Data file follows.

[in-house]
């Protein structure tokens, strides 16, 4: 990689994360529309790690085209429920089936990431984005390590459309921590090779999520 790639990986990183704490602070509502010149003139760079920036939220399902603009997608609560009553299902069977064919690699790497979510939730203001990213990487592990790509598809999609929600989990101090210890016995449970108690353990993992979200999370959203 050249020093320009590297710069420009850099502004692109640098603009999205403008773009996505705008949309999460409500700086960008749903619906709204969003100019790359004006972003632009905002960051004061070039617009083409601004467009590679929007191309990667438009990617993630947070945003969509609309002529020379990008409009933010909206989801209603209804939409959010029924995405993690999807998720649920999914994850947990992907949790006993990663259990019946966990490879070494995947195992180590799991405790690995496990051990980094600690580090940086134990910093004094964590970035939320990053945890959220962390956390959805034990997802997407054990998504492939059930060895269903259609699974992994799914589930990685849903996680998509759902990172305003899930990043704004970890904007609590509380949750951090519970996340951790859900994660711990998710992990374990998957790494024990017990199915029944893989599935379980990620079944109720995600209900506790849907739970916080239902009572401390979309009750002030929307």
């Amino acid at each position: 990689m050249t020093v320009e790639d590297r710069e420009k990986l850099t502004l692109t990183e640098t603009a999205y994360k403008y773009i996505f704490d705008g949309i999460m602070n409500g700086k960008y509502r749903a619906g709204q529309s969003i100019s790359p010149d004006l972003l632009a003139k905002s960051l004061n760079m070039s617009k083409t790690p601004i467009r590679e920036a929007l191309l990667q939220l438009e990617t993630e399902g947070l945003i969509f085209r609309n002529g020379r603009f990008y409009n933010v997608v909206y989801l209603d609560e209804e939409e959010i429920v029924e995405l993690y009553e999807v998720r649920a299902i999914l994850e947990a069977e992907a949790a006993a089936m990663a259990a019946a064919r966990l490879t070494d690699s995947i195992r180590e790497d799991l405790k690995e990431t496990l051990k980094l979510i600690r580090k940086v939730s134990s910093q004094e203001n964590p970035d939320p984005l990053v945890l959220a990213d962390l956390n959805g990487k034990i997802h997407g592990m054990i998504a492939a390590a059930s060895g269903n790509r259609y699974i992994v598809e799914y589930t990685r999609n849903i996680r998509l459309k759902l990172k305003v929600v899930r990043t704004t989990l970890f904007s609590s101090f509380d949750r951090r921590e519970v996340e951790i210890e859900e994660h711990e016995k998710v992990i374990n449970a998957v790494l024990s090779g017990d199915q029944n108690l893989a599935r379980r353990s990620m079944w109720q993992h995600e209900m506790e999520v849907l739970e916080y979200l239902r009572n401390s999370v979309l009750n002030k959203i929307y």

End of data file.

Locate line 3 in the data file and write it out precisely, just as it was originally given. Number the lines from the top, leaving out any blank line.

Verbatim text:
């Amino acid at each position: 990689m050249t020093v320009e790639d590297r710069e420009k990986l850099t502004l692109t990183e640098t603009a999205y994360k403008y773009i996505f704490d705008g949309i999460m602070n409500g700086k960008y509502r749903a619906g709204q529309s969003i100019s790359p010149d004006l972003l632009a003139k905002s960051l004061n760079m070039s617009k083409t790690p601004i467009r590679e920036a929007l191309l990667q939220l438009e990617t993630e399902g947070l945003i969509f085209r609309n002529g020379r603009f990008y409009n933010v997608v909206y989801l209603d609560e209804e939409e959010i429920v029924e995405l993690y009553e999807v998720r649920a299902i999914l994850e947990a069977e992907a949790a006993a089936m990663a259990a019946a064919r966990l490879t070494d690699s995947i195992r180590e790497d799991l405790k690995e990431t496990l051990k980094l979510i600690r580090k940086v939730s134990s910093q004094e203001n964590p970035d939320p984005l990053v945890l959220a990213d962390l956390n959805g990487k034990i997802h997407g592990m054990i998504a492939a390590a059930s060895g269903n790509r259609y699974i992994v598809e799914y589930t990685r999609n849903i996680r998509l459309k759902l990172k305003v929600v899930r990043t704004t989990l970890f904007s609590s101090f509380d949750r951090r921590e519970v996340e951790i210890e859900e994660h711990e016995k998710v992990i374990n449970a998957v790494l024990s090779g017990d199915q029944n108690l893989a599935r379980r353990s990620m079944w109720q993992h995600e209900m506790e999520v849907l739970e916080y979200l239902r009572n401390s999370v979309l009750n002030k959203i929307y």